Biking Italy The Italian Job Uncategorized

It’s not real, it’s just a dolly

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Dolly has now been promoted from the buggy to riding pillion

When we’re on the road, our little band of five can seem less like a family and more like a travelling kindergarten or zoo. Sometimes I lose track of who I’ve got with me at any one time. Still, on the plus side, my ability to uproot my family and take them with me on cycle tours seems to be an aphrodisiac to Italian men in lycra, who quite often screech to a halt at eighty miles an hour to chat, whistle, clap or look longingly at me with an eye to marriage. Have they never seen a woman pedal all her children over the Alps before?

Have they never seen a woman cycle a child over the Alps?

But then I remember. Women don’t cycle in Italy. It would mess up their hair.

But the latest promotion of Hannah’s dolly from the trailer to the back of the bike has been a bit of a passion killer. Somewhere before Bassano Del Grappa, Cameron spotted a very small baby seat abandoned by the side of the road. Just right for Hannah’s treasured dolly, ‘Baby Findley.’ It was quickly cleaned up and attached, and Baby Findley was strapped in. Now we look like two adults and four children travelling together, which wouldn’t be so bad if Baby Findley was a rag doll or a teen Barbie look-alike with breasts and hips. Instead he looks like a newborn. And I have become Myra Hindley.

Since the acquisition of the baby seat, it goes like this. Stuart cycles past and men nod with respect. A guy and two kids, off cycle touring. Great. And wow, a tent; guy camping with kids, Bravo. Then they see me and fall in love. Strong woman with eight year old boy cycling companion, and cute little bambini in the buggy. Wonderful, wonderful. But then their eye is drawn to the baby seat. Newborn tot strapped haphazardly onto luggage, and lolling listlessly in forty degrees of midday sun. Not heroic, but criminal. “It’s not real, it’s just a dolly,” I want to shout, but it’s too late, they’ve passed, without the look of love in their eyes. The next vision of testosterone and lycra is fast approaching and I can’t reach the baby to stuff it into a pannier as it would unbalance the whole bike. A few days ago Baby Findley’s head fell off and that’s the best I can hope for as another Italian stud approaches. Yesterday as we cycled into Padova even the nuns were giving me the evil eye.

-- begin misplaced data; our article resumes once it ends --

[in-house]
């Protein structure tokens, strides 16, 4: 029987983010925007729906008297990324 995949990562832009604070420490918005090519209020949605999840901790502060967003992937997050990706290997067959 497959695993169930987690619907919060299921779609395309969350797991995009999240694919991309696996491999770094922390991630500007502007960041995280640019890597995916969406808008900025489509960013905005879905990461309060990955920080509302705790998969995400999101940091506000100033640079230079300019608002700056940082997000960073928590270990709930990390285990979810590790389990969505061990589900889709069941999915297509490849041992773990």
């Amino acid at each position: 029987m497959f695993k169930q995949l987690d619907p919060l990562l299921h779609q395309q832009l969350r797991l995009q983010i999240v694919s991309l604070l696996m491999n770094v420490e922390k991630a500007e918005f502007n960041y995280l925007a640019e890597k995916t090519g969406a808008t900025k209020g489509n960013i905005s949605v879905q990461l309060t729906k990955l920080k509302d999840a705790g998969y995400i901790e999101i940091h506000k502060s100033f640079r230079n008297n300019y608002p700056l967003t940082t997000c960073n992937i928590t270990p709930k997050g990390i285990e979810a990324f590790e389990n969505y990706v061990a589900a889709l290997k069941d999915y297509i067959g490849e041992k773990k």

Look carefully, it’s not real it’s just a dolly

And if this weren’t bad enough, Matthew has decided I really need a Chihuahua to improve my street cred. He is lobbying Stuart to buy one for my birthday. “You could fit it in a barbag and sneak it into hotels at night, they’d never notice,” he pleads. No way. Getting a family room in a hotel for five is hard enough as it is. Tourist information has been known to shut up shop when they see us coming. And that was without dolly or dog. We have a routine with hotels. I go in first, with Cameron, who is briefed to look cute and say nothing. I tell them we have two children, and also a baby, and could we all share three or four beds in a family room? Quite often they agree, particularly if they see the bikes or its raining, and they show me the room. By the time I have the key it’s too late for the owner to backtrack when a strapping three year old ‘baby’ jumps out of the buggy demanding to know whether there is a TV in her room as she hasn’t seen an episode of Mr Bean for days. But now Baby Findley has scuppered any chances of this system working, as they catch sight of him first, assume he is the baby, and want to know why we are trying to cram six people into three single beds.

There’s quite enough nonsense in this family, we don’t need any more

From now on, we’ll have to go back to camping, where it didn’t matter how many people, dogs, animals or dollies we crammed into the tent. And I’m not having a dog for my birthday and that’s final. Although if it would fit into my bar bag….

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The Family Adventure Project. Ideas and inspiration for an active and adventurous family lifestyle. From everyday adventures to once in a lifetime experiences. Stories, images and media produced and published by Stuart Wickes and Kirstie Pelling.

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